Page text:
Journal of
Mechanical Engineering Research

  • Abbreviation: J. Mech. Eng. Res.
  • Language: English
  • ISSN: 2141-2383
  • DOI: 10.5897/JMER
  • Start Year: 2009
  • Published Articles: 118

Full Length Research Paper

Aeration of volatile organic compounds using gas dispersion impellers

  M. K. Verma and R. K. Tyagi        
Department of Mechanical and Automation Engineering, Amity School of Engineering and Technology, Amity University, Noida (U.P), India.
Email: [email protected]

  •  Accepted: 13 November 2012
  •  Published: 30 November 2012

Abstract

 

A number of volatile organic compounds (VOCs) are found in the wastewater and some of these VOCs are very harmful to human health as well as environment. Although there are several methods which are being used for the removal of VOCs, air stripping process is the low energy usage, low preventive and maintenance cost and high efficiency process which can stripe VOCs from wastewater. The present study consists of aeration system for the removal of VOCs. Aeration of VOC is based on the mass transfer rate of VOCs from the liquid to gaseous phase. Principle of air stripping involves the mass transfer of volatile organic contaminant from water to air. The system can be easily upgraded to strip greater amount of VOCs with relatively small increase in capital cost. Aeration tanks strip volatile compounds by bubbling air into tank through which contaminated water flows. The present study shows aeration of a VOC by using advanced designed gas dispersing radial impeller that is, Rushton, CD-6 and BT-6 and the factors which affect the design of an aeration tank baffles and the impeller used for best possible result. This study also shows the removal of VOCs at different height of submergence. It also shows the effect of air supply on the removal of VOCs at different operating condition. A comparison of the result from experiment shows the emission rate of VOCs during aeration and is a function of mass transfer coefficient of air; it increases with increase of submergence of height, by supply of air, and increase in impeller speed. Best aeration result can be obtained at the 2/3rd height of the submergence of the total depth of water for impeller used. The study also shows that the gas dispersion BT-6 impeller has larger removal efficiency (up to 96%, with air supply at 4 h run) compare to Rushton and CD-6 impeller.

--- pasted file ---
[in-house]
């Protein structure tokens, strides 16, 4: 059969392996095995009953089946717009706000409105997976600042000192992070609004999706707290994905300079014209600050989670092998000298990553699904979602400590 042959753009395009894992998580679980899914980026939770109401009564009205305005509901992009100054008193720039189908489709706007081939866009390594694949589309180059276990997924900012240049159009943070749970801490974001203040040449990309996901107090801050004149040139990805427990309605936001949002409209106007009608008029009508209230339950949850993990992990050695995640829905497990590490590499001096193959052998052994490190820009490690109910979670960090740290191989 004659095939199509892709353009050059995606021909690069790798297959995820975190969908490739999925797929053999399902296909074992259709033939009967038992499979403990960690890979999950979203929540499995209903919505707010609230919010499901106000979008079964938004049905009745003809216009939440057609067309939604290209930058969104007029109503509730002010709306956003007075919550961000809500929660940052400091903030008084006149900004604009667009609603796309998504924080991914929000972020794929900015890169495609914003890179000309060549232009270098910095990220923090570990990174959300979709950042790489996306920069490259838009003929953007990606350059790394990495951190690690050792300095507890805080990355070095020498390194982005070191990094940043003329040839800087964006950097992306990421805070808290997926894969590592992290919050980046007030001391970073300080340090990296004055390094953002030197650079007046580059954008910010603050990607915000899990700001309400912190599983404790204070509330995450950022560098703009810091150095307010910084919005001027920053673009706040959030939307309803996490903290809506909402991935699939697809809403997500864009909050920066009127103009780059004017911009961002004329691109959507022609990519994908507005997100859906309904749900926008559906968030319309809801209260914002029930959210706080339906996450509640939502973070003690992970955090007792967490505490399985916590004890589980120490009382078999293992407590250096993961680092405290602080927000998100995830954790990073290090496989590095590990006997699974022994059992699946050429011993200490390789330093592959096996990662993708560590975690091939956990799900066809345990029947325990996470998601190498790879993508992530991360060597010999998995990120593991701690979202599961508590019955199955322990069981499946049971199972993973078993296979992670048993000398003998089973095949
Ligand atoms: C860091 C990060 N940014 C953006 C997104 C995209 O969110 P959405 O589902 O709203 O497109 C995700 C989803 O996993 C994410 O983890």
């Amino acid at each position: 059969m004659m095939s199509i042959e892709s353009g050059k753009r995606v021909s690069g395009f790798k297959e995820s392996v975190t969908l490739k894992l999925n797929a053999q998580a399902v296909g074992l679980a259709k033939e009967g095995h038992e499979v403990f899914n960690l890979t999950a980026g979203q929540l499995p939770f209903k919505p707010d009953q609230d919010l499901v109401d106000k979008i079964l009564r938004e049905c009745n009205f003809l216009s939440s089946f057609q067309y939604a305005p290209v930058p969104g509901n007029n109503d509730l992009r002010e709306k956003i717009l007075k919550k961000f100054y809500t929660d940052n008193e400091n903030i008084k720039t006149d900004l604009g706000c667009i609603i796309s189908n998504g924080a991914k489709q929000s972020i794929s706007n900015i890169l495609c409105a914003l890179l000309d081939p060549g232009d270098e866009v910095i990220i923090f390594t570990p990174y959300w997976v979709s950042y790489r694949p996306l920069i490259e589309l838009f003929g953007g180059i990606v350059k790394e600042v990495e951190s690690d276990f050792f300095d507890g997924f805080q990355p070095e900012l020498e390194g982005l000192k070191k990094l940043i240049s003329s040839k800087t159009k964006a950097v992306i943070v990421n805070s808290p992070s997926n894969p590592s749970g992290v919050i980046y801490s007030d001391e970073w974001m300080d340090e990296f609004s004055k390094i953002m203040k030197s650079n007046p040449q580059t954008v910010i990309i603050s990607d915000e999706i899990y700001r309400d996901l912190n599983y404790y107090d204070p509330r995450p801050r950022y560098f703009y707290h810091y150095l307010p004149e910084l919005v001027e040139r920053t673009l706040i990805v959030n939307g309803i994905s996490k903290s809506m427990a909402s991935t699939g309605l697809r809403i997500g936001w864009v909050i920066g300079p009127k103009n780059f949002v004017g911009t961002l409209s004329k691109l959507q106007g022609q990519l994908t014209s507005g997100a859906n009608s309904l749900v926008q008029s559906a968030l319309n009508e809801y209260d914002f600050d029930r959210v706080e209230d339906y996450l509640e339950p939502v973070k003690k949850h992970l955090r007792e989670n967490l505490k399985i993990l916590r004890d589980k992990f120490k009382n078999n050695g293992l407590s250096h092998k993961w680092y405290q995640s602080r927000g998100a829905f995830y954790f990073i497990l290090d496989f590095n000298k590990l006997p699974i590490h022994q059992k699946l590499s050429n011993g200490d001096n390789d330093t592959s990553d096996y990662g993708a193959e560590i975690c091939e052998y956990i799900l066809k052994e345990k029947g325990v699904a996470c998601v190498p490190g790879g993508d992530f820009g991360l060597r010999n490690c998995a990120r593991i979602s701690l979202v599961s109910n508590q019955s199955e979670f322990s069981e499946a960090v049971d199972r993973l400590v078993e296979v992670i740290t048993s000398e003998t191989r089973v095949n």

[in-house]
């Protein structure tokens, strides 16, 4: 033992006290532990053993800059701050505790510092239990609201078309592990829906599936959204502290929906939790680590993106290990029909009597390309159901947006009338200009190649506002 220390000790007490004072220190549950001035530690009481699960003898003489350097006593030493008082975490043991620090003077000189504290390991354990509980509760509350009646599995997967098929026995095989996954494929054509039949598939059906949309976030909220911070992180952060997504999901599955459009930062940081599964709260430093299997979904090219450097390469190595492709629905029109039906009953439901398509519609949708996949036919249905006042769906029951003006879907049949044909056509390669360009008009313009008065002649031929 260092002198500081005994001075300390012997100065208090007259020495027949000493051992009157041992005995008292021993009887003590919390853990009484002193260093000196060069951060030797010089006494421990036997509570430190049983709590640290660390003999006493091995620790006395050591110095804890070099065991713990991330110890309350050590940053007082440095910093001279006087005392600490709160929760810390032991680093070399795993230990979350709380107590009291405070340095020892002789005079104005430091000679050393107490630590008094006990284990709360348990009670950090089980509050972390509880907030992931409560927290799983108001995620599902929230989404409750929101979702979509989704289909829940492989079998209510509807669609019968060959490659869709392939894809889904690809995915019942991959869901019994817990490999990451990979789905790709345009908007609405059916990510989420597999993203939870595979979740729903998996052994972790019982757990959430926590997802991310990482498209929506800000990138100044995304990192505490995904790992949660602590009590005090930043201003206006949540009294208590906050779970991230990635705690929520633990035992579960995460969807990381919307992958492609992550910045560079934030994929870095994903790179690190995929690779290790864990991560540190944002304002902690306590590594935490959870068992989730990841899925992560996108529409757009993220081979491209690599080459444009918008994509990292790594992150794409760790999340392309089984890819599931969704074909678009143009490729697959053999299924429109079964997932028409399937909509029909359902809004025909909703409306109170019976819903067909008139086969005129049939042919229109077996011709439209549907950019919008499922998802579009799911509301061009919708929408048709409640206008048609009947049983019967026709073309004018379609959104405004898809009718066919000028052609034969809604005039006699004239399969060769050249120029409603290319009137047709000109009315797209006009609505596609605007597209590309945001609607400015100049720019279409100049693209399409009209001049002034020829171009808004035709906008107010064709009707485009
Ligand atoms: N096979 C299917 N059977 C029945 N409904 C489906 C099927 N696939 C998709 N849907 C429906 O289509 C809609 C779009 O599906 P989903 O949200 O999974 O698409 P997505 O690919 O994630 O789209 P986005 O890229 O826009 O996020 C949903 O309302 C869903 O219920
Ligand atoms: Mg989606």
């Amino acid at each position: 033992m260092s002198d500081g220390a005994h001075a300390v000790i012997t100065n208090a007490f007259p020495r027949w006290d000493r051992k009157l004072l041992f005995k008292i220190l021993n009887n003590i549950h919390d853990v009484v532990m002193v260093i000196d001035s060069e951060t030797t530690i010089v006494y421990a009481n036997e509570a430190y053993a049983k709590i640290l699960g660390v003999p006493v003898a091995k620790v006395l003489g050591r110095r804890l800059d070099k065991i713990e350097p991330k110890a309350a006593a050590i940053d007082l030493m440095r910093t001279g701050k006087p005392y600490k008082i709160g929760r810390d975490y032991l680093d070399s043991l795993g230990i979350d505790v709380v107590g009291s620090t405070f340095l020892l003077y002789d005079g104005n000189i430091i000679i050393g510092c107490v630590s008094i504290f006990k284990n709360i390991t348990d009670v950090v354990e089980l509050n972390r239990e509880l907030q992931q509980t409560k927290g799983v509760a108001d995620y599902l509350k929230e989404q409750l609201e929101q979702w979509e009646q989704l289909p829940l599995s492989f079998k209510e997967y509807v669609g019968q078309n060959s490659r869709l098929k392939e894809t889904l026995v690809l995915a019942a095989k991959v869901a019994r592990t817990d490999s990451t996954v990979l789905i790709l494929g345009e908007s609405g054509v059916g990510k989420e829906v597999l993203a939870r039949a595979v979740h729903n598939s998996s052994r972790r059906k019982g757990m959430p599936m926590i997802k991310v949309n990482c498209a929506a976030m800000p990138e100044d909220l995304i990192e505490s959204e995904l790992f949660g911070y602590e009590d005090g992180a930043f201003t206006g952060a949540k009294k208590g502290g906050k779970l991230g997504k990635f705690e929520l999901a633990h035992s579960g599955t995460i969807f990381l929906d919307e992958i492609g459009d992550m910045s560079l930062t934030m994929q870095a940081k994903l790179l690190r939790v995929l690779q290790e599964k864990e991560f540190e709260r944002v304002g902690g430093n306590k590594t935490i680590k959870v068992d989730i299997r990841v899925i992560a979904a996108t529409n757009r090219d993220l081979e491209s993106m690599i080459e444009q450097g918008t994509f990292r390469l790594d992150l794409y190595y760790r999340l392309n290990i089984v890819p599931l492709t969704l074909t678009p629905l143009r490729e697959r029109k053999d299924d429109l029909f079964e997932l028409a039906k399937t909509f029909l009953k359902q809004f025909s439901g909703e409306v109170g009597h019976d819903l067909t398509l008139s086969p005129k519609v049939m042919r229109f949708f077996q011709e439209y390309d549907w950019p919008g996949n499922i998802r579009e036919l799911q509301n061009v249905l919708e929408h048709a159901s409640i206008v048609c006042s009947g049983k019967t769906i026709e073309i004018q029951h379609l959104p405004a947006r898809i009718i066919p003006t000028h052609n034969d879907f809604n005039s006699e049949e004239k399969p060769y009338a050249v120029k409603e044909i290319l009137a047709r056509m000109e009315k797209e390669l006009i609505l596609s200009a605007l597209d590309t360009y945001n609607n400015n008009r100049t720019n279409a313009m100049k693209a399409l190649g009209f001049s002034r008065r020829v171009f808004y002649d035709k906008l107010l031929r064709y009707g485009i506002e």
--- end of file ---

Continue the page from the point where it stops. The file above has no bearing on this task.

Key words: Volatile organic compounds (VOCs), aeration, mass transfer coefficient, stripping, gas dispersion impellers, Rushton, CD-6, BT-6, gas liquid mass transfer.